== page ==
NC Budget and Tax Center

Report: Most U.S. citizens would likely fail Trump administration’s “public charge” proposal for immigrants

A new report released by the Center on Budget and Policy Priorities describes the widespread harm that would be caused if the proposed rule released last year by the Department of Homeland Security (DHS) — that would substantially change the way some immigrants are assessed as a public charge — if it becomes a final rule. Specifically, the rule would negatively affect many immigrants’ ability to apply for admission to the United States or for current lawful immigrants to seek an extension of stay or change of status.

To illustrate the widespread harm the rule would impose, the report details the number of U.S. citizens that might be deemed a public charge if the rule applied to them, using data that captures public benefits use by U.S.-born citizens over a 19-year period. Researchers approximate that more than half of the U.S.-born population participates in a benefit program over the course of their lifetime that may result in them being deemed a public charge, if the proposed rule was applied to U.S.-born citizens.

In addition to observing the use of public benefits in public charge determinations, the proposed rule introduces an income test among other additional criteria for making an admissibility determination. If implemented, immigration officials would be asked to make a prediction as to whether an immigrant below 125 percent of the federal poverty level may, at some point in the future, use one or more public benefits, or otherwise become dependent on the government for support. This broadening would subject immigrants to the biases of immigration officials and, as the report describes, would have a racially disparate impact on the immigrants allowed in the United States. Read more

NC Budget and Tax Center

Ten slides that explain the differences in the House and Senate budget proposals

The budget is ultimately about priorities and the choices that our elected leaders make about where tax dollars will go. Legislative leaders have already severely restricted the range of choices available artificially by continuing to cut taxes for the wealthy and big companies. When the latest round of tax cuts are in full effect, the state will have an annual loss of nearly $3.6 billion. And the two current budget proposals include additional tax cuts that will result in fewer dollars for the public good than would have otherwise been available.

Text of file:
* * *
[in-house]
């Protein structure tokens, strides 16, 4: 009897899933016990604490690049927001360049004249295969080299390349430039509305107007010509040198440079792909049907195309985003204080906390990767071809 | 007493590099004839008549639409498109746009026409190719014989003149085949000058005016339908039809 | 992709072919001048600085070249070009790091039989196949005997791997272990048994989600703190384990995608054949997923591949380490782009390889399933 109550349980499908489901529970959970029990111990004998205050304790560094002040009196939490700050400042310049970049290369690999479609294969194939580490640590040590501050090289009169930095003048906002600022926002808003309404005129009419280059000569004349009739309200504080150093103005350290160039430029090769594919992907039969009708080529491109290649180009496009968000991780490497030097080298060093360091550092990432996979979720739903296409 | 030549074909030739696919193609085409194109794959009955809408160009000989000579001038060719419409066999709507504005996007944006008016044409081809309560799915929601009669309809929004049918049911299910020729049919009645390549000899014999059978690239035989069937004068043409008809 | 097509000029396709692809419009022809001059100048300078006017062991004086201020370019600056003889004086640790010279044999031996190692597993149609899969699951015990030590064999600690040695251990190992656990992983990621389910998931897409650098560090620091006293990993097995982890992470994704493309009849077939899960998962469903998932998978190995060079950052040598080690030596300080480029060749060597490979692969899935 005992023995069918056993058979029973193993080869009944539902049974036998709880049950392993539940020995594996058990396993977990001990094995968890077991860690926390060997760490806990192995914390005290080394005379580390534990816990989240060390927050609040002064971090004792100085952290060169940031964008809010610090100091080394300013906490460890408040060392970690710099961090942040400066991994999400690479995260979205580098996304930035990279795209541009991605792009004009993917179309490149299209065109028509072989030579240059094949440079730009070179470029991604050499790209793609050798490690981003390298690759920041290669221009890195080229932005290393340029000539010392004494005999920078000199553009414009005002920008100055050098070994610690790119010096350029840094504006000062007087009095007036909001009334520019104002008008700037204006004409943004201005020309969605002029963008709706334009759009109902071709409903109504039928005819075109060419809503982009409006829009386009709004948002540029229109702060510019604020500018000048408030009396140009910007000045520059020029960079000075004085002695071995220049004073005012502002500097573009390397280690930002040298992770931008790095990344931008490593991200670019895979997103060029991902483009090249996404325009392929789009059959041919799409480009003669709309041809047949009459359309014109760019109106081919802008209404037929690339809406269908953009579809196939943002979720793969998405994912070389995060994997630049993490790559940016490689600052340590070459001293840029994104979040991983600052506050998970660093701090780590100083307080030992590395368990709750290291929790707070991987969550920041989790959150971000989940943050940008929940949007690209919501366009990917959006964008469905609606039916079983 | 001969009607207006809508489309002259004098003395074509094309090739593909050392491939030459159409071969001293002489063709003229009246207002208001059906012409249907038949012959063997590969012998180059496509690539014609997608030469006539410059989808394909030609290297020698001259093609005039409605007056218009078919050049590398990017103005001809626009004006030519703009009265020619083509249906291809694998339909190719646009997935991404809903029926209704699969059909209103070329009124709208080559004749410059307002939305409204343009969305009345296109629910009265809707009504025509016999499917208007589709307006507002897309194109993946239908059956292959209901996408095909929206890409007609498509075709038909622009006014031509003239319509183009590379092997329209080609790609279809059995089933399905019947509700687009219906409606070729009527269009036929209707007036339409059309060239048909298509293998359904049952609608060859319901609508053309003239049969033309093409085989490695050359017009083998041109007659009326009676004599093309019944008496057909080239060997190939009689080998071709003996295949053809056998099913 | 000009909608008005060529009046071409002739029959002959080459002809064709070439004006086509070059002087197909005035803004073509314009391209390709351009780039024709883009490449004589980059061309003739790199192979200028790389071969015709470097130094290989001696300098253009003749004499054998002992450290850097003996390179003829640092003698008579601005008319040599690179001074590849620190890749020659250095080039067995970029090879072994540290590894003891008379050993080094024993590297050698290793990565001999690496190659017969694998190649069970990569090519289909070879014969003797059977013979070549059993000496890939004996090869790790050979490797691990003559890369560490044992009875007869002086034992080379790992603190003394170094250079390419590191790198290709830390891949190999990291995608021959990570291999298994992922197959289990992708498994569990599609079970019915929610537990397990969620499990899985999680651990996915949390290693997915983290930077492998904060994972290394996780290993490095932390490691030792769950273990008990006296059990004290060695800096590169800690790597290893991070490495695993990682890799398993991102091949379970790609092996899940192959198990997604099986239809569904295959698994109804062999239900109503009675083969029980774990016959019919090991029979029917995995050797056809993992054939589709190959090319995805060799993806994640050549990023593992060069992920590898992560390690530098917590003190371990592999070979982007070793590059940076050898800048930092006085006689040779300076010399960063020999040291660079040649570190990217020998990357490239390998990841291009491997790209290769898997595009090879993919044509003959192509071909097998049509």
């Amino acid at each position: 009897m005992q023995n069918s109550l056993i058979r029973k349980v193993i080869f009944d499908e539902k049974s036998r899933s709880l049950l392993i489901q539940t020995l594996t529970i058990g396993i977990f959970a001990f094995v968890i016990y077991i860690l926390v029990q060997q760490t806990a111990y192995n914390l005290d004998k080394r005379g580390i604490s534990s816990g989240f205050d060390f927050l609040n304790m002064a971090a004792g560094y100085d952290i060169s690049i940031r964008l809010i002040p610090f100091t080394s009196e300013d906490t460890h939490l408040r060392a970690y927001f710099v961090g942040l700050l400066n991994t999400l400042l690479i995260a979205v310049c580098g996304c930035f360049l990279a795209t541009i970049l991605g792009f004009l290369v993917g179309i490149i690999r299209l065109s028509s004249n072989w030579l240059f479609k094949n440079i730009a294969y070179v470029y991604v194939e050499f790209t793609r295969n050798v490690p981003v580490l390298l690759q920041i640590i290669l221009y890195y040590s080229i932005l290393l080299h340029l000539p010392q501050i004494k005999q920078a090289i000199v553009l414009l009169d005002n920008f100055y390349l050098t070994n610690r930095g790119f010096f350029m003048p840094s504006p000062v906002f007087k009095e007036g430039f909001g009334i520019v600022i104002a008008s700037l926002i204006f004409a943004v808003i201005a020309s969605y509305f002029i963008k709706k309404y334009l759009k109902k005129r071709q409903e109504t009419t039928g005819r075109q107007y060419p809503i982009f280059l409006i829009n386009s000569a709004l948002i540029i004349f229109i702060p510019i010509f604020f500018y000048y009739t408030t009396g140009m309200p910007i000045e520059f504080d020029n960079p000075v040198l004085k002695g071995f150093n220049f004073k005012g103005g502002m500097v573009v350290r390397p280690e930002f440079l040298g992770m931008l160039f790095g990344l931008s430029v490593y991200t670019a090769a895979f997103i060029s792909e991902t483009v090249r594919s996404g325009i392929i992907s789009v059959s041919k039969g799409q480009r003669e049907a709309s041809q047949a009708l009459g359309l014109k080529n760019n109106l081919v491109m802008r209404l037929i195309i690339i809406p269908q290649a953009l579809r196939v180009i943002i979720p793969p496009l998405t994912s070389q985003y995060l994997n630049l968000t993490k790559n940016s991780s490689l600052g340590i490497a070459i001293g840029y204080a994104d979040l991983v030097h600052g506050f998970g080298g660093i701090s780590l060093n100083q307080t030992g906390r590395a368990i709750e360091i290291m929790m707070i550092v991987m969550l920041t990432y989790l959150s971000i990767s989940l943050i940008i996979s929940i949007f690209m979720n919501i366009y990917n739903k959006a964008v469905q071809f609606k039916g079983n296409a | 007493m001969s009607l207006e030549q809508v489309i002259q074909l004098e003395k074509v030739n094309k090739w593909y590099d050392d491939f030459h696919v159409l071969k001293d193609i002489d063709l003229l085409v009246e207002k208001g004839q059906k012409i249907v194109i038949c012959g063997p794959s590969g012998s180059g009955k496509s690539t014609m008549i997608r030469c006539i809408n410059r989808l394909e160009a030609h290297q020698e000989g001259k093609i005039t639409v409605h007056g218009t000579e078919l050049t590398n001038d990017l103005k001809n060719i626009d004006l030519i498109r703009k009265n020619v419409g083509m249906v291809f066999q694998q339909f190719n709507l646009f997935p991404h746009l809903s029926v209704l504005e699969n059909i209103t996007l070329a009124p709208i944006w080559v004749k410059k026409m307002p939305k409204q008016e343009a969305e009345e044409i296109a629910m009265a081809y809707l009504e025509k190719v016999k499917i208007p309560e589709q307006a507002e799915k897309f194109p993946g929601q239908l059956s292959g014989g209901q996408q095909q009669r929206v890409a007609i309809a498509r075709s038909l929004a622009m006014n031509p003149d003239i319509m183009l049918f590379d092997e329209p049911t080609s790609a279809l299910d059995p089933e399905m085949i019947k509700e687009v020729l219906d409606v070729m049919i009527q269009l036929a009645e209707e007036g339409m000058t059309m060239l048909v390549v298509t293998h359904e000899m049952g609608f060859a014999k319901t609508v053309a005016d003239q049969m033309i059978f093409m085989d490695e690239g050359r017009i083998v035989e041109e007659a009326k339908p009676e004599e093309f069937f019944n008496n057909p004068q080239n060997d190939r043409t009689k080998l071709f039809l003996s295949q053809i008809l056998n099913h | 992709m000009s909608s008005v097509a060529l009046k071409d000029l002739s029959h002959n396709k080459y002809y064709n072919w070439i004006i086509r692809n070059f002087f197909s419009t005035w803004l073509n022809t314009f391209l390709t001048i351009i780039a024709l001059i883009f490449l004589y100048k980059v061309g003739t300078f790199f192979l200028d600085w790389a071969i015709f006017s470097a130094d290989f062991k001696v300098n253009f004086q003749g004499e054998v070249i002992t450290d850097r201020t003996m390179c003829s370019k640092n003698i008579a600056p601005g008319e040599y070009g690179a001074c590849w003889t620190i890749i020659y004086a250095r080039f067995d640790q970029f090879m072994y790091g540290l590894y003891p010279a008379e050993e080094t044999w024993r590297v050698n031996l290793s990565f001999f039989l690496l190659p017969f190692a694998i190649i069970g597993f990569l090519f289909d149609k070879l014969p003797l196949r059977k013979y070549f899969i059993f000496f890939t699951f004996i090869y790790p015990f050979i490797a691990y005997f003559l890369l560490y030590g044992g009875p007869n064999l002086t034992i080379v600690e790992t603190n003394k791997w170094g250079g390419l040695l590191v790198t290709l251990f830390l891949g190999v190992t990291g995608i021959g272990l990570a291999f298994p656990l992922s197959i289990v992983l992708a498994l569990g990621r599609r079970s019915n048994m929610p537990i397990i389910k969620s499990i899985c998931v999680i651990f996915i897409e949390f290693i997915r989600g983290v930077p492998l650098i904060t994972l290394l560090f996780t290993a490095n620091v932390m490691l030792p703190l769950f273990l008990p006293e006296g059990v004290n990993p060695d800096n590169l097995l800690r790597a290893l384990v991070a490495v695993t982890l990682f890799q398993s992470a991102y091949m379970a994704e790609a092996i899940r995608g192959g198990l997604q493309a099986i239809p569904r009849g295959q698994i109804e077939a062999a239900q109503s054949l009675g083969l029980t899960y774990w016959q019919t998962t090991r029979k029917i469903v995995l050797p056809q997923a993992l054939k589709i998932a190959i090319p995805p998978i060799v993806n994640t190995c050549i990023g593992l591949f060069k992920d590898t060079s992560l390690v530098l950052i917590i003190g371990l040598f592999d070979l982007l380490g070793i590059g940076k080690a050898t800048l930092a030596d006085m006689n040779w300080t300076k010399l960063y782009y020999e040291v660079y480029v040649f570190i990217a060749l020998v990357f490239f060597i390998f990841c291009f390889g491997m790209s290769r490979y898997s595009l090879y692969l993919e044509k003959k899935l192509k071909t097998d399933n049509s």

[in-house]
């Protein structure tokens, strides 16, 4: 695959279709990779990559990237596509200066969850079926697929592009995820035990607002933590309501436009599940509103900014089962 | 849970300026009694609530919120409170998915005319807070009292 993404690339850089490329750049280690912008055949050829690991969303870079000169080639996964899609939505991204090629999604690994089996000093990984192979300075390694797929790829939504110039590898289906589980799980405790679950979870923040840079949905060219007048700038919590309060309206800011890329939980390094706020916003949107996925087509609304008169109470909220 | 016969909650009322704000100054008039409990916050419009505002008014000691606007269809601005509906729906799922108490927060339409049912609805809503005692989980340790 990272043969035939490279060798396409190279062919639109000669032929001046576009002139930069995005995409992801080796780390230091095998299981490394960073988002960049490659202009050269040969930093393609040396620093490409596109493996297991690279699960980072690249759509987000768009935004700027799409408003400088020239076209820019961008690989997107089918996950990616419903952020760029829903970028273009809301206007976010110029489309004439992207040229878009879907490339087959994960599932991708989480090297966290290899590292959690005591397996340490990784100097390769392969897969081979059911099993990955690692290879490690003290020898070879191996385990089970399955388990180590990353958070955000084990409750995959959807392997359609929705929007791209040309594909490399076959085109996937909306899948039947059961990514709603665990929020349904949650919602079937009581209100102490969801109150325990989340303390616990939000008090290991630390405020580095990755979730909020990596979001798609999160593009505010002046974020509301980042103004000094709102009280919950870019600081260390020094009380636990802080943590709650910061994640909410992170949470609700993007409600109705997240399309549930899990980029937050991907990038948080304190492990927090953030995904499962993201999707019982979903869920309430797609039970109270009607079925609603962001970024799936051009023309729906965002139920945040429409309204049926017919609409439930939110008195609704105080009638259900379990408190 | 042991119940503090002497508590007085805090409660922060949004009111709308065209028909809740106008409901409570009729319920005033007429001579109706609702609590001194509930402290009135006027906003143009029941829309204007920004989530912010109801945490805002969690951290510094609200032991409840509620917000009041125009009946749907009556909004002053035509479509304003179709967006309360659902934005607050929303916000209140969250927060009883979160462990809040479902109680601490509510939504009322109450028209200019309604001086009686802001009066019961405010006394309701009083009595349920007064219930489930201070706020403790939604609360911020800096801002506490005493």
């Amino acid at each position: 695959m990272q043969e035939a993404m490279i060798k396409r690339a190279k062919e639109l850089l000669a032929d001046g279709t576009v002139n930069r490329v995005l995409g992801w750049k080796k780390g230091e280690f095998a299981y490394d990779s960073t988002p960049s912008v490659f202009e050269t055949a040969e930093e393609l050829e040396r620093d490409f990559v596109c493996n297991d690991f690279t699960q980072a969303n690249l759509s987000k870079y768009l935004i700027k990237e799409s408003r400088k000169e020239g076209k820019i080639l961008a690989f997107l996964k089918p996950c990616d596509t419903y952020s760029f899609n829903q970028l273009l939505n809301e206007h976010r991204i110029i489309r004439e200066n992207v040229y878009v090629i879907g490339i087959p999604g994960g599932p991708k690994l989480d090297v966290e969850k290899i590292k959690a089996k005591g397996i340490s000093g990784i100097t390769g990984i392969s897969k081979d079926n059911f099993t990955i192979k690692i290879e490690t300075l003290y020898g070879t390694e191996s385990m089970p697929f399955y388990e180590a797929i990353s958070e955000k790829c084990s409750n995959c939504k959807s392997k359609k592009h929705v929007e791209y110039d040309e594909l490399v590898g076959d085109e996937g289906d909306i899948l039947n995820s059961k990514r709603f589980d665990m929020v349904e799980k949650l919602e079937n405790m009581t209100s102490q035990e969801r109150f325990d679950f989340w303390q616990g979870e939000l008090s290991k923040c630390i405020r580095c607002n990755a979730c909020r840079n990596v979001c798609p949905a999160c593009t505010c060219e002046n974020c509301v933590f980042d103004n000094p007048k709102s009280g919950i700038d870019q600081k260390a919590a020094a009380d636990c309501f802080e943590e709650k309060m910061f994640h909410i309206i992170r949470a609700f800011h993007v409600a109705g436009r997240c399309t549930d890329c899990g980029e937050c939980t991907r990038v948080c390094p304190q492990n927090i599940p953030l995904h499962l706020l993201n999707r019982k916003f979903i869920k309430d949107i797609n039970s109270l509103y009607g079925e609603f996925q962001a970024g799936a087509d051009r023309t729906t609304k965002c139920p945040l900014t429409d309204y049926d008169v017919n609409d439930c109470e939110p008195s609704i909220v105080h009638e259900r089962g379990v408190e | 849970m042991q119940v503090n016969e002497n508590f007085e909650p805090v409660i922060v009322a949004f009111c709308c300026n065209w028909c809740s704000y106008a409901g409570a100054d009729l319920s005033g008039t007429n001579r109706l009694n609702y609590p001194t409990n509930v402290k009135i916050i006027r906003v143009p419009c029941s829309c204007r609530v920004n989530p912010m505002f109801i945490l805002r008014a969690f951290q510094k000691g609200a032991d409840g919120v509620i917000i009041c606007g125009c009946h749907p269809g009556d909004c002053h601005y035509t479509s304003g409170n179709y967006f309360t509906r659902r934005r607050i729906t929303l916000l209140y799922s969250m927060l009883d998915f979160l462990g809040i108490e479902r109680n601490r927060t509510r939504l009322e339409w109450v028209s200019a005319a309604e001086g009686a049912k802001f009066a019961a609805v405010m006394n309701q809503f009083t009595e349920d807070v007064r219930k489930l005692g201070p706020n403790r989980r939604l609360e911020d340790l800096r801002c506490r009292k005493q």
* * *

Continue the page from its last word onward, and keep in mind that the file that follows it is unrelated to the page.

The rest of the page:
As the conference budget process continues through the weekend, here are some select items that are important to the well-being of North Carolinians and our communities.

Once the conference report is released, we will analyze how the conference budget decides between these two proposals.

Suzy Khachaturyan is a Policy Analyst at the Budget and Tax Center, a project of the North Carolina Justice Center.

NC Budget and Tax Center

Four important ways in which the Senate budget proposal comes up short

Yesterday, the North Carolina Senate released its proposed biennial budget for the next two years. The budget falls in line with the spending target that leaders in both chambers agreed to earlier this session, but includes tax law changes that the House proposal did not.

Together with funds statutorily committed to the State Capital and Infrastructure Fund, which are not reflected in the total budget amount, the $24.6 billion budget is nearly three percent higher than the FY 2019 budget that runs out this July. By at least three key measurements, however, the proposal comes up woefully short in meeting basic state needs.

  1.  Senate budget proposal shows a decrease in spending from pre-recession levels.